Oman seeks high-spending tourists
Oman is striving to attract sophisticated tourists rather than simple beach seekers as part of a plan to help it preserve its culture and tradition, the country's ministry of tourism says.
"We are not looking for mass tourism," said Salim al Mamari, the director general of promotion at the Oman ministry of tourism.
"We are not into numbers. We are into the quality of the tourist. Oman is a niche market. We are trying to tackle a certain segment and tourists who will be able to help us to keep and maintain Oman as it is for generations to come."
Last year, Oman received 1.7 million tourists. Mr al Mamari said the country was expecting growth of about 7 per cent this year. Analysts said growth in the number of tourists travelling to Oman slowed amid the economic downturn.
"A huge budget has been designated for tourism development over the next five or six years," Mr al Mamari said.
Many tourism developments are taking place in the country, with more and more international hotel brands entering the country.
Among the hotels under development in Oman are Moevenpick and Club Med properties but the planned Blue City, which is supposed to have several hotels, has been hit by the property downturn.
The country's hotel supply is set to increase to 17,000 rooms from 10,500 rooms by 2017, Mr al Mamari said.
"We are developing many forts and castles into museums," he said. "Also, we are converting old villages, which are around 3,000 years old, into hotel accommodation.
"We are also training Omanis to be a part of this development, as tour guides, official companies to run the businesses and so on."
Mr al Mamari added Oman was also focusing on developing caving tourism. "We are more into green and responsible tourism."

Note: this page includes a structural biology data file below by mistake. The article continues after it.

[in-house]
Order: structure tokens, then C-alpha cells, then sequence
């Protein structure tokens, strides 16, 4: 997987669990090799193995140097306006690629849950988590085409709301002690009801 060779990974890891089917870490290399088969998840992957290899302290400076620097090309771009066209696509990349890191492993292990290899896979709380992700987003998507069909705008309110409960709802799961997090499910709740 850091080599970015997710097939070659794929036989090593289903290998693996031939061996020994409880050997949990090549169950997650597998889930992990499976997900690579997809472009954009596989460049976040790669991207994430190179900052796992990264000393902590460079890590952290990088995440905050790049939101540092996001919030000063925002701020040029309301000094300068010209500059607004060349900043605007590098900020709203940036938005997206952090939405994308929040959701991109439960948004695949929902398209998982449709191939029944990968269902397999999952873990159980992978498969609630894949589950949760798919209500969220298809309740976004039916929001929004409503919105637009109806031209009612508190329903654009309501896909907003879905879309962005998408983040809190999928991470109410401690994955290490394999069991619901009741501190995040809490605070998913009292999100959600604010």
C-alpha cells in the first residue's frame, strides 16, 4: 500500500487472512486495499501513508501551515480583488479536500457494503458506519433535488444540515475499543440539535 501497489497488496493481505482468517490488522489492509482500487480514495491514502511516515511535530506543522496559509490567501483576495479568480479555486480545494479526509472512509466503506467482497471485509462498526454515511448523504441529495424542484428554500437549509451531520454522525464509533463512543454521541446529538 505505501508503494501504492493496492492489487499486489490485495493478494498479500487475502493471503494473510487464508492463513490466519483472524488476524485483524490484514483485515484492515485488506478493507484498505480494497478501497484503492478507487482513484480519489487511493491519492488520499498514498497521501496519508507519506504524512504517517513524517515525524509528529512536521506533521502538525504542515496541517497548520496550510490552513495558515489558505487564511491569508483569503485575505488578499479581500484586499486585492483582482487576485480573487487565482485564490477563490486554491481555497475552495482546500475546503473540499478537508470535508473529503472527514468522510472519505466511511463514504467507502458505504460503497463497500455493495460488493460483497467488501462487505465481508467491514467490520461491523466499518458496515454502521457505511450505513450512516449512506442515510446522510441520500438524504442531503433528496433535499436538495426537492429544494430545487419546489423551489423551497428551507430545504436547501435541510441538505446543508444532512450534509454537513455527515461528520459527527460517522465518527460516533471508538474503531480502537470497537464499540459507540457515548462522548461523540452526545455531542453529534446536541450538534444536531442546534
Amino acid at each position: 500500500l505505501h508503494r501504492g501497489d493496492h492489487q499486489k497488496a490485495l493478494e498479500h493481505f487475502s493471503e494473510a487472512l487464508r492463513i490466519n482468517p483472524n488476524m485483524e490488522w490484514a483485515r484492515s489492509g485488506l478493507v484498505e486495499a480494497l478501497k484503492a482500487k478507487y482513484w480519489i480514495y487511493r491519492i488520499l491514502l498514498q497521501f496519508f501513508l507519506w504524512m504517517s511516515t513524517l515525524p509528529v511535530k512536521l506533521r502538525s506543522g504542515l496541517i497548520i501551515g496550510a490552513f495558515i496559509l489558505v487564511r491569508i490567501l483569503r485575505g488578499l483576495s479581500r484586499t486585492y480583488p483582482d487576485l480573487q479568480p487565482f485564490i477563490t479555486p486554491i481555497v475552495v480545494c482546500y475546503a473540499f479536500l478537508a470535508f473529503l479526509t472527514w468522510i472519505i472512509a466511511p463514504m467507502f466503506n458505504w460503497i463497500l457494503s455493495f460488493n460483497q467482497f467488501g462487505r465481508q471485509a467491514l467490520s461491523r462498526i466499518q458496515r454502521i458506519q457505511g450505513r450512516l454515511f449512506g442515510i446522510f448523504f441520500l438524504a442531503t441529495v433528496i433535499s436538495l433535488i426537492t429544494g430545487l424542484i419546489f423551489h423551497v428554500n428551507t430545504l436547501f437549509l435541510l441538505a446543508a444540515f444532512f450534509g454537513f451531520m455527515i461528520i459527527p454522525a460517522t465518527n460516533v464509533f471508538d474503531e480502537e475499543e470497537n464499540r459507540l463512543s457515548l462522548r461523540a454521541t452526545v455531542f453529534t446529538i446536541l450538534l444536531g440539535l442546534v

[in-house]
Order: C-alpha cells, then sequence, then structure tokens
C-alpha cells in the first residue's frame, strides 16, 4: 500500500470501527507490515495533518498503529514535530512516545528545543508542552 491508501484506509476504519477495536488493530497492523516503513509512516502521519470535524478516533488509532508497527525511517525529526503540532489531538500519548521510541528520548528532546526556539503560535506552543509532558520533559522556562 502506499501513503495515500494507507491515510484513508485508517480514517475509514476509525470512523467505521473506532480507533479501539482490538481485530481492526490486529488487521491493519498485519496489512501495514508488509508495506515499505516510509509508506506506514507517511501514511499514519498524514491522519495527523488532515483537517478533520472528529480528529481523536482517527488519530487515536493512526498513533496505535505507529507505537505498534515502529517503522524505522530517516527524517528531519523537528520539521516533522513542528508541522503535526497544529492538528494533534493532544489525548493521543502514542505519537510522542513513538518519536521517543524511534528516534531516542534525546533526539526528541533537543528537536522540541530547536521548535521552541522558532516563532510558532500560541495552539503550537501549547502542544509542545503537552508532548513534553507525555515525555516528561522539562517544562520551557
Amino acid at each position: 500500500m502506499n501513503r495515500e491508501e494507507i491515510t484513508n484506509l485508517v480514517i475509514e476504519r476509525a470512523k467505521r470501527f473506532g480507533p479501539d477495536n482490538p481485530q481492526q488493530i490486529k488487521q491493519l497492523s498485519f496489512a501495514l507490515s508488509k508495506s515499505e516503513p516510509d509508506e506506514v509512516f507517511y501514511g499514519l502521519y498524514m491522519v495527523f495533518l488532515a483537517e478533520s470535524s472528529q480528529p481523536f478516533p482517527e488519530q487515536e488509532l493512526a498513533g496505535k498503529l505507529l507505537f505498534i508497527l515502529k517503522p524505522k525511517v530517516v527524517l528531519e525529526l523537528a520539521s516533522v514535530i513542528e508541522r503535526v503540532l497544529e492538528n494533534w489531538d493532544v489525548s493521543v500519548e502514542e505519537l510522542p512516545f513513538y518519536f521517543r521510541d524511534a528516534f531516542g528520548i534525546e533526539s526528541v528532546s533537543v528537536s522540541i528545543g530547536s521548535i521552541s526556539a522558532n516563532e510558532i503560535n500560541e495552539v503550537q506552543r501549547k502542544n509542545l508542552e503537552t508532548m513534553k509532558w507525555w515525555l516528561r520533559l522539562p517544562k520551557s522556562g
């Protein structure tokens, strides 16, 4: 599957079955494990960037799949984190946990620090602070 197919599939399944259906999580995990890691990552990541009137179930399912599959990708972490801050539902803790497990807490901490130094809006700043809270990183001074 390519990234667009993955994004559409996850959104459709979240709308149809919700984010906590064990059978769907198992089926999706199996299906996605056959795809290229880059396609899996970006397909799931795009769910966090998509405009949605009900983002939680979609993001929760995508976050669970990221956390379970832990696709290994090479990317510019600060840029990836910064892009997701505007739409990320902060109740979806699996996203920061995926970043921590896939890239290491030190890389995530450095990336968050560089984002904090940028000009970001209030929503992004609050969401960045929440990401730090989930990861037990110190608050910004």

The country is improving its airport infrastructure. Muscat and Salalah airports are being expanded and another five local airports are being built.
Europe is one of Oman's key markets and the tourism board is also planning to set up an office in China, Mr al Mamari said. The UAE is Oman's main market for tourists from the GCC.
"The Omani government is likely to maintain its orientation towards high-quality tourism, with the intention of attracting visitors to its heritage, history and archaeology rather than its sea, sun and sand, although the latter attractions are also stimulating inbound tourism flows to the sultanate," analysts at Euromonitor International said.
"While there was previously a rather cautious approach to tourism in the sultanate, the pace of change is now picking up. The duration of a transit visa has, for example, been extended from 24 to 72 hours.
"Visas are no longer required for GCC citizens and expatriates residing in the Gulf will be granted a two-week tourist entry visa on arrival."
Published: October 29, 2010 04:00 AM